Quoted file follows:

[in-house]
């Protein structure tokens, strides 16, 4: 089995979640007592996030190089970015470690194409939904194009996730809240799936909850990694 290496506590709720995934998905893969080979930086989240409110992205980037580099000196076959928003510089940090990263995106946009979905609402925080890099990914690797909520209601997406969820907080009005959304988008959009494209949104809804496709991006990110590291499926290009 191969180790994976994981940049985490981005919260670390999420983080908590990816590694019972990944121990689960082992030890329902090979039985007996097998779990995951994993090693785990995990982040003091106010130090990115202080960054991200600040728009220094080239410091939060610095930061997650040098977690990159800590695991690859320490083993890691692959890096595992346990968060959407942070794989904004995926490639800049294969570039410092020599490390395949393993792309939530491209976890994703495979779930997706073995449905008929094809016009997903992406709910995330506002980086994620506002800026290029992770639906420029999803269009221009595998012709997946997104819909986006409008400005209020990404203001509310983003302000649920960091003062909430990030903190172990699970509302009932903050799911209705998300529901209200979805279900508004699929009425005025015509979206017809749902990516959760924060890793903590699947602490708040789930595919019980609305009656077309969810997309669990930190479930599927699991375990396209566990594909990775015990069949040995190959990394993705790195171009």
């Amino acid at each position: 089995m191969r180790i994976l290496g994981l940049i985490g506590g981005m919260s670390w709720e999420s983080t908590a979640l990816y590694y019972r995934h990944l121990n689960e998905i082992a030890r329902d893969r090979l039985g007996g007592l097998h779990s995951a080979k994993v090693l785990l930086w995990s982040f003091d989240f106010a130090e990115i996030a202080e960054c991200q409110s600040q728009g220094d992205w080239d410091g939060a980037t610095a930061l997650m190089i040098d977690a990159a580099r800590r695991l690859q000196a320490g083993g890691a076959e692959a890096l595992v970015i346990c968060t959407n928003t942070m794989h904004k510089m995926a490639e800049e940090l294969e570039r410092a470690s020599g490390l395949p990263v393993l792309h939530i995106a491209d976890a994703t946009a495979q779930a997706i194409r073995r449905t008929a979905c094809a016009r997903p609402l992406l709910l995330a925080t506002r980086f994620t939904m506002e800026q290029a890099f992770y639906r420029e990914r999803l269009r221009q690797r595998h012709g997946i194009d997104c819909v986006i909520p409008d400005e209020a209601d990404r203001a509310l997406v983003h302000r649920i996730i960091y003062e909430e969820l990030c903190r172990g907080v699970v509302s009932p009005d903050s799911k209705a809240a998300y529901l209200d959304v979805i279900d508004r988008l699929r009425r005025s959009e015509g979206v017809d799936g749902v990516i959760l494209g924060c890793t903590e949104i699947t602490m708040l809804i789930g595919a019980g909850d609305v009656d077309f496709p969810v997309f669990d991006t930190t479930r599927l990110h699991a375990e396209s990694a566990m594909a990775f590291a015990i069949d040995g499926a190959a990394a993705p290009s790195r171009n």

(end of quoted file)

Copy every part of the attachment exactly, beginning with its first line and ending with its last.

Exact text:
[in-house]
């Protein structure tokens, strides 16, 4: 089995979640007592996030190089970015470690194409939904194009996730809240799936909850990694 290496506590709720995934998905893969080979930086989240409110992205980037580099000196076959928003510089940090990263995106946009979905609402925080890099990914690797909520209601997406969820907080009005959304988008959009494209949104809804496709991006990110590291499926290009 191969180790994976994981940049985490981005919260670390999420983080908590990816590694019972990944121990689960082992030890329902090979039985007996097998779990995951994993090693785990995990982040003091106010130090990115202080960054991200600040728009220094080239410091939060610095930061997650040098977690990159800590695991690859320490083993890691692959890096595992346990968060959407942070794989904004995926490639800049294969570039410092020599490390395949393993792309939530491209976890994703495979779930997706073995449905008929094809016009997903992406709910995330506002980086994620506002800026290029992770639906420029999803269009221009595998012709997946997104819909986006409008400005209020990404203001509310983003302000649920960091003062909430990030903190172990699970509302009932903050799911209705998300529901209200979805279900508004699929009425005025015509979206017809749902990516959760924060890793903590699947602490708040789930595919019980609305009656077309969810997309669990930190479930599927699991375990396209566990594909990775015990069949040995190959990394993705790195171009």
């Amino acid at each position: 089995m191969r180790i994976l290496g994981l940049i985490g506590g981005m919260s670390w709720e999420s983080t908590a979640l990816y590694y019972r995934h990944l121990n689960e998905i082992a030890r329902d893969r090979l039985g007996g007592l097998h779990s995951a080979k994993v090693l785990l930086w995990s982040f003091d989240f106010a130090e990115i996030a202080e960054c991200q409110s600040q728009g220094d992205w080239d410091g939060a980037t610095a930061l997650m190089i040098d977690a990159a580099r800590r695991l690859q000196a320490g083993g890691a076959e692959a890096l595992v970015i346990c968060t959407n928003t942070m794989h904004k510089m995926a490639e800049e940090l294969e570039r410092a470690s020599g490390l395949p990263v393993l792309h939530i995106a491209d976890a994703t946009a495979q779930a997706i194409r073995r449905t008929a979905c094809a016009r997903p609402l992406l709910l995330a925080t506002r980086f994620t939904m506002e800026q290029a890099f992770y639906r420029e990914r999803l269009r221009q690797r595998h012709g997946i194009d997104c819909v986006i909520p409008d400005e209020a209601d990404r203001a509310l997406v983003h302000r649920i996730i960091y003062e909430e969820l990030c903190r172990g907080v699970v509302s009932p009005d903050s799911k209705a809240a998300y529901l209200d959304v979805i279900d508004r988008l699929r009425r005025s959009e015509g979206v017809d799936g749902v990516i959760l494209g924060c890793t903590e949104i699947t602490m708040l809804i789930g595919a019980g909850d609305v009656d077309f496709p969810v997309f669990d991006t930190t479930r599927l990110h699991a375990e396209s990694a566990m594909a990775f590291a015990i069949d040995g499926a190959a990394a993705p290009s790195r171009n």